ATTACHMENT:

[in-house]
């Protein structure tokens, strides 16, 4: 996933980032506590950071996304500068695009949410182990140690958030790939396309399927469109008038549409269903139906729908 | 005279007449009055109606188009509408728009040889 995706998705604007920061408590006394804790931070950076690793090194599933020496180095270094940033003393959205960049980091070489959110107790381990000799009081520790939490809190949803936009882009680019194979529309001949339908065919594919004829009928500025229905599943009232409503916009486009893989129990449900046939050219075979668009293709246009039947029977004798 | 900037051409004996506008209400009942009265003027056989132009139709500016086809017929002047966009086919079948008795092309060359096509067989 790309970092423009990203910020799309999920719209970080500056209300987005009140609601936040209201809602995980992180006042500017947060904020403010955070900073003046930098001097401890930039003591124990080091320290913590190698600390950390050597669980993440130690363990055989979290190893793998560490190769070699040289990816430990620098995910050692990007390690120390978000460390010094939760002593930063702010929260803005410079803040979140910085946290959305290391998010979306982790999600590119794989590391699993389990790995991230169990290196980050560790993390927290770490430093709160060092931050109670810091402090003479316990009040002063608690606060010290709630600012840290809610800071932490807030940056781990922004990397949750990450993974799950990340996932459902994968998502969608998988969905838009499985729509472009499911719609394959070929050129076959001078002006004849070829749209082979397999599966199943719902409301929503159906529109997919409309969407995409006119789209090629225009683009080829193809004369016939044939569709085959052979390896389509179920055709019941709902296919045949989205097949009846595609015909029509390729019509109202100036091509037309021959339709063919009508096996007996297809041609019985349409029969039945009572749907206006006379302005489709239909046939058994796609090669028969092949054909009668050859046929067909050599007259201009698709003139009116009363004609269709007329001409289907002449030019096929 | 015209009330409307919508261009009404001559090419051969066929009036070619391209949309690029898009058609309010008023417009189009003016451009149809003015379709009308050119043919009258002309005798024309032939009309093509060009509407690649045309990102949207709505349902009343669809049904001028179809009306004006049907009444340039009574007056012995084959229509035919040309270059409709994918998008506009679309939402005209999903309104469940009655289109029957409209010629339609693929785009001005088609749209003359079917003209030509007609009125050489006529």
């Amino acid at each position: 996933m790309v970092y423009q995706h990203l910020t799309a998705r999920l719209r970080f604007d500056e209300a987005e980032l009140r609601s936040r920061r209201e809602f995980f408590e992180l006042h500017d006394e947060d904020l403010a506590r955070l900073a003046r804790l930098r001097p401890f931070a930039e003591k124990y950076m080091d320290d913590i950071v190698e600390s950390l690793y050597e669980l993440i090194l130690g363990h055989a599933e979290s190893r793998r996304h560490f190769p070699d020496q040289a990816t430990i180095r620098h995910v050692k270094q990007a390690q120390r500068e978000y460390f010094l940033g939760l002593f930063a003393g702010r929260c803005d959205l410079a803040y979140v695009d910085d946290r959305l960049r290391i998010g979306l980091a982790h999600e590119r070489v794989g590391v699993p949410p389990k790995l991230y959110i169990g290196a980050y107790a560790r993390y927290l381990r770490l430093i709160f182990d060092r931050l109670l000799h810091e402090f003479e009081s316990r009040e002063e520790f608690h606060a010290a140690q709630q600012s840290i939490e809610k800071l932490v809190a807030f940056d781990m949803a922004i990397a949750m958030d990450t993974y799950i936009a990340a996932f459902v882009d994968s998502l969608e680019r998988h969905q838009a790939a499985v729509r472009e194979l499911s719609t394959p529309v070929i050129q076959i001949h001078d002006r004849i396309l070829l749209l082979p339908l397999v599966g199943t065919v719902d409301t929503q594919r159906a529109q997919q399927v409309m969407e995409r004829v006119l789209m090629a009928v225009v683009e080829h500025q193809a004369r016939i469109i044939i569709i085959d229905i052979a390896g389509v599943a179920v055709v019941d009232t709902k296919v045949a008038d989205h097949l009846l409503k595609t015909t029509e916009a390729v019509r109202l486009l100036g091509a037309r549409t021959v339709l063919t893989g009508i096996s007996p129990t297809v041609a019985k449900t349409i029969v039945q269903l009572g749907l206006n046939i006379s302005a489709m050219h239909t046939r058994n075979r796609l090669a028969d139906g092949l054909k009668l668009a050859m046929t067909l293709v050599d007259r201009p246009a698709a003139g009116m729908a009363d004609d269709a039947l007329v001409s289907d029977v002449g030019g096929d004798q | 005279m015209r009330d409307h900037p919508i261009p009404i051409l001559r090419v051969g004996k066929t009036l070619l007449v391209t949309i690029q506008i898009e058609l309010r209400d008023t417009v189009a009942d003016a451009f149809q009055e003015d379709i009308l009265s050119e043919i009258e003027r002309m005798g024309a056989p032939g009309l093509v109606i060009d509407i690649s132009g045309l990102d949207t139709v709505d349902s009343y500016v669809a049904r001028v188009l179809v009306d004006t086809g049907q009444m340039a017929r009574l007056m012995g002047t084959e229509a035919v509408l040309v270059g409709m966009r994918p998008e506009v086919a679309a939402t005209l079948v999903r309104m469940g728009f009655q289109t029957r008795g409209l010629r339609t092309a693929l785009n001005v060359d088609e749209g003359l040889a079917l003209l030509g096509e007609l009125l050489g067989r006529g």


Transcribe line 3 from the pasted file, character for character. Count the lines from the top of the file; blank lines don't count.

């Amino acid at each position: 996933m790309v970092y423009q995706h990203l910020t799309a998705r999920l719209r970080f604007d500056e209300a987005e980032l009140r609601s936040r920061r209201e809602f995980f408590e992180l006042h500017d006394e947060d904020l403010a506590r955070l900073a003046r804790l930098r001097p401890f931070a930039e003591k124990y950076m080091d320290d913590i950071v190698e600390s950390l690793y050597e669980l993440i090194l130690g363990h055989a599933e979290s190893r793998r996304h560490f190769p070699d020496q040289a990816t430990i180095r620098h995910v050692k270094q990007a390690q120390r500068e978000y460390f010094l940033g939760l002593f930063a003393g702010r929260c803005d959205l410079a803040y979140v695009d910085d946290r959305l960049r290391i998010g979306l980091a982790h999600e590119r070489v794989g590391v699993p949410p389990k790995l991230y959110i169990g290196a980050y107790a560790r993390y927290l381990r770490l430093i709160f182990d060092r931050l109670l000799h810091e402090f003479e009081s316990r009040e002063e520790f608690h606060a010290a140690q709630q600012s840290i939490e809610k800071l932490v809190a807030f940056d781990m949803a922004i990397a949750m958030d990450t993974y799950i936009a990340a996932f459902v882009d994968s998502l969608e680019r998988h969905q838009a790939a499985v729509r472009e194979l499911s719609t394959p529309v070929i050129q076959i001949h001078d002006r004849i396309l070829l749209l082979p339908l397999v599966g199943t065919v719902d409301t929503q594919r159906a529109q997919q399927v409309m969407e995409r004829v006119l789209m090629a009928v225009v683009e080829h500025q193809a004369r016939i469109i044939i569709i085959d229905i052979a390896g389509v599943a179920v055709v019941d009232t709902k296919v045949a008038d989205h097949l009846l409503k595609t015909t029509e916009a390729v019509r109202l486009l100036g091509a037309r549409t021959v339709l063919t893989g009508i096996s007996p129990t297809v041609a019985k449900t349409i029969v039945q269903l009572g749907l206006n046939i006379s302005a489709m050219h239909t046939r058994n075979r796609l090669a028969d139906g092949l054909k009668l668009a050859m046929t067909l293709v050599d007259r201009p246009a698709a003139g009116m729908a009363d004609d269709a039947l007329v001409s289907d029977v002449g030019g096929d004798q | 005279m015209r009330d409307h900037p919508i261009p009404i051409l001559r090419v051969g004996k066929t009036l070619l007449v391209t949309i690029q506008i898009e058609l309010r209400d008023t417009v189009a009942d003016a451009f149809q009055e003015d379709i009308l009265s050119e043919i009258e003027r002309m005798g024309a056989p032939g009309l093509v109606i060009d509407i690649s132009g045309l990102d949207t139709v709505d349902s009343y500016v669809a049904r001028v188009l179809v009306d004006t086809g049907q009444m340039a017929r009574l007056m012995g002047t084959e229509a035919v509408l040309v270059g409709m966009r994918p998008e506009v086919a679309a939402t005209l079948v999903r309104m469940g728009f009655q289109t029957r008795g409209l010629r339609t092309a693929l785009n001005v060359d088609e749209g003359l040889a079917l003209l030509g096509e007609l009125l050489g067989r006529g």